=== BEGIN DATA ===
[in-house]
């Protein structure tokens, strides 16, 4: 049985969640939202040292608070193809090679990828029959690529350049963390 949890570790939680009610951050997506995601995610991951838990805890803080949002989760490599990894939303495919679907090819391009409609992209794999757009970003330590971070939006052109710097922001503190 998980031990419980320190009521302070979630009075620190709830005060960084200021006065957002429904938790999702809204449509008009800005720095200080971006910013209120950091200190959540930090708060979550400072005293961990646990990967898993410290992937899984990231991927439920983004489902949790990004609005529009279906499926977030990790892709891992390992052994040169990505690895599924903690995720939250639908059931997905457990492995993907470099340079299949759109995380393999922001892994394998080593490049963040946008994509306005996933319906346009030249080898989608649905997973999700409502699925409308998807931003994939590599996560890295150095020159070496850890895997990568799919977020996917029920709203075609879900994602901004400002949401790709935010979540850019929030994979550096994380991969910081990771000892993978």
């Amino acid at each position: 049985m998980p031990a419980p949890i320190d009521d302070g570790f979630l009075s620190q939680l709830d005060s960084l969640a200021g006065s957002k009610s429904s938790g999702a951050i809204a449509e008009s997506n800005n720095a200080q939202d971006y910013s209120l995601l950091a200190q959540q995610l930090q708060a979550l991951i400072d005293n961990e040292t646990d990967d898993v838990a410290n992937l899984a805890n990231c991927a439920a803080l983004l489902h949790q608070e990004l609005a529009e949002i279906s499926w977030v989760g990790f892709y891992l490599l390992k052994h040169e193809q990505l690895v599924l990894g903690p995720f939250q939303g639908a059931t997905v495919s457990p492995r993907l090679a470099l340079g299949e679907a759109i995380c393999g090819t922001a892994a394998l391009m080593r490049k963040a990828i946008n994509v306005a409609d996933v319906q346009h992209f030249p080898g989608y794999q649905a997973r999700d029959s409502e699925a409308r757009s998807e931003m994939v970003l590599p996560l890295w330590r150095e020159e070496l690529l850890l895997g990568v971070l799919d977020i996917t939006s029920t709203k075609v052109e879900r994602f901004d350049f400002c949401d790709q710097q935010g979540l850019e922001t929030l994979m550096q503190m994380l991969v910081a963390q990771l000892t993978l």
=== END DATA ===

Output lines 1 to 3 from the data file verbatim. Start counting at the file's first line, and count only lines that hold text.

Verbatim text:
[in-house]
């Protein structure tokens, strides 16, 4: 049985969640939202040292608070193809090679990828029959690529350049963390 949890570790939680009610951050997506995601995610991951838990805890803080949002989760490599990894939303495919679907090819391009409609992209794999757009970003330590971070939006052109710097922001503190 998980031990419980320190009521302070979630009075620190709830005060960084200021006065957002429904938790999702809204449509008009800005720095200080971006910013209120950091200190959540930090708060979550400072005293961990646990990967898993410290992937899984990231991927439920983004489902949790990004609005529009279906499926977030990790892709891992390992052994040169990505690895599924903690995720939250639908059931997905457990492995993907470099340079299949759109995380393999922001892994394998080593490049963040946008994509306005996933319906346009030249080898989608649905997973999700409502699925409308998807931003994939590599996560890295150095020159070496850890895997990568799919977020996917029920709203075609879900994602901004400002949401790709935010979540850019929030994979550096994380991969910081990771000892993978």
């Amino acid at each position: 049985m998980p031990a419980p949890i320190d009521d302070g570790f979630l009075s620190q939680l709830d005060s960084l969640a200021g006065s957002k009610s429904s938790g999702a951050i809204a449509e008009s997506n800005n720095a200080q939202d971006y910013s209120l995601l950091a200190q959540q995610l930090q708060a979550l991951i400072d005293n961990e040292t646990d990967d898993v838990a410290n992937l899984a805890n990231c991927a439920a803080l983004l489902h949790q608070e990004l609005a529009e949002i279906s499926w977030v989760g990790f892709y891992l490599l390992k052994h040169e193809q990505l690895v599924l990894g903690p995720f939250q939303g639908a059931t997905v495919s457990p492995r993907l090679a470099l340079g299949e679907a759109i995380c393999g090819t922001a892994a394998l391009m080593r490049k963040a990828i946008n994509v306005a409609d996933v319906q346009h992209f030249p080898g989608y794999q649905a997973r999700d029959s409502e699925a409308r757009s998807e931003m994939v970003l590599p996560l890295w330590r150095e020159e070496l690529l850890l895997g990568v971070l799919d977020i996917t939006s029920t709203k075609v052109e879900r994602f901004d350049f400002c949401d790709q710097q935010g979540l850019e922001t929030l994979m550096q503190m994380l991969v910081a963390q990771l000892t993978l």